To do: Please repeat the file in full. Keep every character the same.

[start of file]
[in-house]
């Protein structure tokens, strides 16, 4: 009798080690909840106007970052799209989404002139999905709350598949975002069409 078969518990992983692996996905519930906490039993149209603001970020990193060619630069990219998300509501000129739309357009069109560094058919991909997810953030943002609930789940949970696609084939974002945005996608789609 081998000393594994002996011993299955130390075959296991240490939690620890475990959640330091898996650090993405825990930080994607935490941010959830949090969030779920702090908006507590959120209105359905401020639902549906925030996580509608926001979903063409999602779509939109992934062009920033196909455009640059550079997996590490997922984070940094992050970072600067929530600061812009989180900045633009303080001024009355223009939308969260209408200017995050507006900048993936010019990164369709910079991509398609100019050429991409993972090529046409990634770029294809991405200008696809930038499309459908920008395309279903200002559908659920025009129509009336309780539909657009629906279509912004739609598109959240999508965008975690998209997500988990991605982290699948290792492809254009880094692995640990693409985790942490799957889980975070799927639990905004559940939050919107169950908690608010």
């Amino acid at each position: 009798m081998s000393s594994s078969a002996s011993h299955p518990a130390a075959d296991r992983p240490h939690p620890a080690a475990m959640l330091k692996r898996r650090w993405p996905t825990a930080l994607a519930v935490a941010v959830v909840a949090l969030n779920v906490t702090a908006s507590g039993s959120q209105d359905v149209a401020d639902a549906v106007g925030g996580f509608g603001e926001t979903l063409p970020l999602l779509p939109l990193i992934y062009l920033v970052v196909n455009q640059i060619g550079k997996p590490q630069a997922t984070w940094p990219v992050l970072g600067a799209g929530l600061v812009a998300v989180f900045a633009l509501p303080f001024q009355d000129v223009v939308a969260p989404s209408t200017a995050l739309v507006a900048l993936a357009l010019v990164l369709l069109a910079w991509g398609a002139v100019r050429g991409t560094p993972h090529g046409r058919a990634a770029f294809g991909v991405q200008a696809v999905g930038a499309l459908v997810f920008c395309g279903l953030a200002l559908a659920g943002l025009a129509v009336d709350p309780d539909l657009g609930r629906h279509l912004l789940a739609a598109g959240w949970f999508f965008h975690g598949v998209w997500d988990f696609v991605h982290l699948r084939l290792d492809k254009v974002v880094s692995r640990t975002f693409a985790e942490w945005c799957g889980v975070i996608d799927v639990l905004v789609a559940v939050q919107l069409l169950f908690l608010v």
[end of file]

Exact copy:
[in-house]
């Protein structure tokens, strides 16, 4: 009798080690909840106007970052799209989404002139999905709350598949975002069409 078969518990992983692996996905519930906490039993149209603001970020990193060619630069990219998300509501000129739309357009069109560094058919991909997810953030943002609930789940949970696609084939974002945005996608789609 081998000393594994002996011993299955130390075959296991240490939690620890475990959640330091898996650090993405825990930080994607935490941010959830949090969030779920702090908006507590959120209105359905401020639902549906925030996580509608926001979903063409999602779509939109992934062009920033196909455009640059550079997996590490997922984070940094992050970072600067929530600061812009989180900045633009303080001024009355223009939308969260209408200017995050507006900048993936010019990164369709910079991509398609100019050429991409993972090529046409990634770029294809991405200008696809930038499309459908920008395309279903200002559908659920025009129509009336309780539909657009629906279509912004739609598109959240999508965008975690998209997500988990991605982290699948290792492809254009880094692995640990693409985790942490799957889980975070799927639990905004559940939050919107169950908690608010």
């Amino acid at each position: 009798m081998s000393s594994s078969a002996s011993h299955p518990a130390a075959d296991r992983p240490h939690p620890a080690a475990m959640l330091k692996r898996r650090w993405p996905t825990a930080l994607a519930v935490a941010v959830v909840a949090l969030n779920v906490t702090a908006s507590g039993s959120q209105d359905v149209a401020d639902a549906v106007g925030g996580f509608g603001e926001t979903l063409p970020l999602l779509p939109l990193i992934y062009l920033v970052v196909n455009q640059i060619g550079k997996p590490q630069a997922t984070w940094p990219v992050l970072g600067a799209g929530l600061v812009a998300v989180f900045a633009l509501p303080f001024q009355d000129v223009v939308a969260p989404s209408t200017a995050l739309v507006a900048l993936a357009l010019v990164l369709l069109a910079w991509g398609a002139v100019r050429g991409t560094p993972h090529g046409r058919a990634a770029f294809g991909v991405q200008a696809v999905g930038a499309l459908v997810f920008c395309g279903l953030a200002l559908a659920g943002l025009a129509v009336d709350p309780d539909l657009g609930r629906h279509l912004l789940a739609a598109g959240w949970f999508f965008h975690g598949v998209w997500d988990f696609v991605h982290l699948r084939l290792d492809k254009v974002v880094s692995r640990t975002f693409a985790e942490w945005c799957g889980v975070i996608d799927v639990l905004v789609a559940v939050q919107l069409l169950f908690l608010v």